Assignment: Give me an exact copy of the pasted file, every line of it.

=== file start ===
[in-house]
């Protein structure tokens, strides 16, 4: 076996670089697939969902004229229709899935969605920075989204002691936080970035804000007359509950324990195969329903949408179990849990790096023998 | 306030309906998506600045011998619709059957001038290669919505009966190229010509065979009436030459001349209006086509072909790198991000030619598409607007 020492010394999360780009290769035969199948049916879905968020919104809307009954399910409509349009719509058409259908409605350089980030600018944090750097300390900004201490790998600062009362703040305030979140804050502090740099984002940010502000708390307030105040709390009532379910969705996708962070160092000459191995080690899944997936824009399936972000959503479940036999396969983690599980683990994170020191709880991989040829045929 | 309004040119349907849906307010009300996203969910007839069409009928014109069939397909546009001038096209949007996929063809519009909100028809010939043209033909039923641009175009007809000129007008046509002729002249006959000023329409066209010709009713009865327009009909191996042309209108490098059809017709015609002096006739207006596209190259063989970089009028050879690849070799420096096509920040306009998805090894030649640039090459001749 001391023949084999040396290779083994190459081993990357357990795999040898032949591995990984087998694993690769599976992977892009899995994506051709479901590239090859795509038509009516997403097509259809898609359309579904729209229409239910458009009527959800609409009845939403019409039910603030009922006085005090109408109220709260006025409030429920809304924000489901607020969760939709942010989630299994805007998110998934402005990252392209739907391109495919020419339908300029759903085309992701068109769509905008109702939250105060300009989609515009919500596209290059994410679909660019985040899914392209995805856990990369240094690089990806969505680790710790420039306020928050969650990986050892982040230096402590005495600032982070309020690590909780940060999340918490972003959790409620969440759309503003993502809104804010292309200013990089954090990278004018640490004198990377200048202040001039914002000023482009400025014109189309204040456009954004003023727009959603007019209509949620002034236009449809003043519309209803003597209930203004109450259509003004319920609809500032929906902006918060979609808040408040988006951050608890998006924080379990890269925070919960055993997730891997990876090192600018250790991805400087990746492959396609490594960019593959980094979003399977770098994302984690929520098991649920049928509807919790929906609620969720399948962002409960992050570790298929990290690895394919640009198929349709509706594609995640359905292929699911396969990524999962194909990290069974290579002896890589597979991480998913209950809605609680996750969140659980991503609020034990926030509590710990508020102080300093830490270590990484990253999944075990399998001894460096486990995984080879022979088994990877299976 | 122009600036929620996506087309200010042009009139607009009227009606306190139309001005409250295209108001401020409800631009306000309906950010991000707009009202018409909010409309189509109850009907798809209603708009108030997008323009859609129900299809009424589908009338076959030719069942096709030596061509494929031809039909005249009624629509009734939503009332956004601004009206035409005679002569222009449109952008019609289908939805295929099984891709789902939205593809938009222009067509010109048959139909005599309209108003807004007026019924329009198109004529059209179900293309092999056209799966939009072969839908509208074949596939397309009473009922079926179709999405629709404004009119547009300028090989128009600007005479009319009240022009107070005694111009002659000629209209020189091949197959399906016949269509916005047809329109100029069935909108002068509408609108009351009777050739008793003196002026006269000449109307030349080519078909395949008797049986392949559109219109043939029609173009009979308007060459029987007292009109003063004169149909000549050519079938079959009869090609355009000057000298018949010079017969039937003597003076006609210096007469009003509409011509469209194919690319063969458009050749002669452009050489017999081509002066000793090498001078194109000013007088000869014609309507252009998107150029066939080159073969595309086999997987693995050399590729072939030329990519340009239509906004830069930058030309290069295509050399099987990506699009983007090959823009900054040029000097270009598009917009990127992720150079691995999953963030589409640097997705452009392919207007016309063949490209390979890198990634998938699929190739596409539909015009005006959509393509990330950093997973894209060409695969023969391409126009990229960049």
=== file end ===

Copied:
[in-house]
């Protein structure tokens, strides 16, 4: 076996670089697939969902004229229709899935969605920075989204002691936080970035804000007359509950324990195969329903949408179990849990790096023998 | 306030309906998506600045011998619709059957001038290669919505009966190229010509065979009436030459001349209006086509072909790198991000030619598409607007 020492010394999360780009290769035969199948049916879905968020919104809307009954399910409509349009719509058409259908409605350089980030600018944090750097300390900004201490790998600062009362703040305030979140804050502090740099984002940010502000708390307030105040709390009532379910969705996708962070160092000459191995080690899944997936824009399936972000959503479940036999396969983690599980683990994170020191709880991989040829045929 | 309004040119349907849906307010009300996203969910007839069409009928014109069939397909546009001038096209949007996929063809519009909100028809010939043209033909039923641009175009007809000129007008046509002729002249006959000023329409066209010709009713009865327009009909191996042309209108490098059809017709015609002096006739207006596209190259063989970089009028050879690849070799420096096509920040306009998805090894030649640039090459001749 001391023949084999040396290779083994190459081993990357357990795999040898032949591995990984087998694993690769599976992977892009899995994506051709479901590239090859795509038509009516997403097509259809898609359309579904729209229409239910458009009527959800609409009845939403019409039910603030009922006085005090109408109220709260006025409030429920809304924000489901607020969760939709942010989630299994805007998110998934402005990252392209739907391109495919020419339908300029759903085309992701068109769509905008109702939250105060300009989609515009919500596209290059994410679909660019985040899914392209995805856990990369240094690089990806969505680790710790420039306020928050969650990986050892982040230096402590005495600032982070309020690590909780940060999340918490972003959790409620969440759309503003993502809104804010292309200013990089954090990278004018640490004198990377200048202040001039914002000023482009400025014109189309204040456009954004003023727009959603007019209509949620002034236009449809003043519309209803003597209930203004109450259509003004319920609809500032929906902006918060979609808040408040988006951050608890998006924080379990890269925070919960055993997730891997990876090192600018250790991805400087990746492959396609490594960019593959980094979003399977770098994302984690929520098991649920049928509807919790929906609620969720399948962002409960992050570790298929990290690895394919640009198929349709509706594609995640359905292929699911396969990524999962194909990290069974290579002896890589597979991480998913209950809605609680996750969140659980991503609020034990926030509590710990508020102080300093830490270590990484990253999944075990399998001894460096486990995984080879022979088994990877299976 | 122009600036929620996506087309200010042009009139607009009227009606306190139309001005409250295209108001401020409800631009306000309906950010991000707009009202018409909010409309189509109850009907798809209603708009108030997008323009859609129900299809009424589908009338076959030719069942096709030596061509494929031809039909005249009624629509009734939503009332956004601004009206035409005679002569222009449109952008019609289908939805295929099984891709789902939205593809938009222009067509010109048959139909005599309209108003807004007026019924329009198109004529059209179900293309092999056209799966939009072969839908509208074949596939397309009473009922079926179709999405629709404004009119547009300028090989128009600007005479009319009240022009107070005694111009002659000629209209020189091949197959399906016949269509916005047809329109100029069935909108002068509408609108009351009777050739008793003196002026006269000449109307030349080519078909395949008797049986392949559109219109043939029609173009009979308007060459029987007292009109003063004169149909000549050519079938079959009869090609355009000057000298018949010079017969039937003597003076006609210096007469009003509409011509469209194919690319063969458009050749002669452009050489017999081509002066000793090498001078194109000013007088000869014609309507252009998107150029066939080159073969595309086999997987693995050399590729072939030329990519340009239509906004830069930058030309290069295509050399099987990506699009983007090959823009900054040029000097270009598009917009990127992720150079691995999953963030589409640097997705452009392919207007016309063949490209390979890198990634998938699929190739596409539909015009005006959509393509990330950093997973894209060409695969023969391409126009990229960049």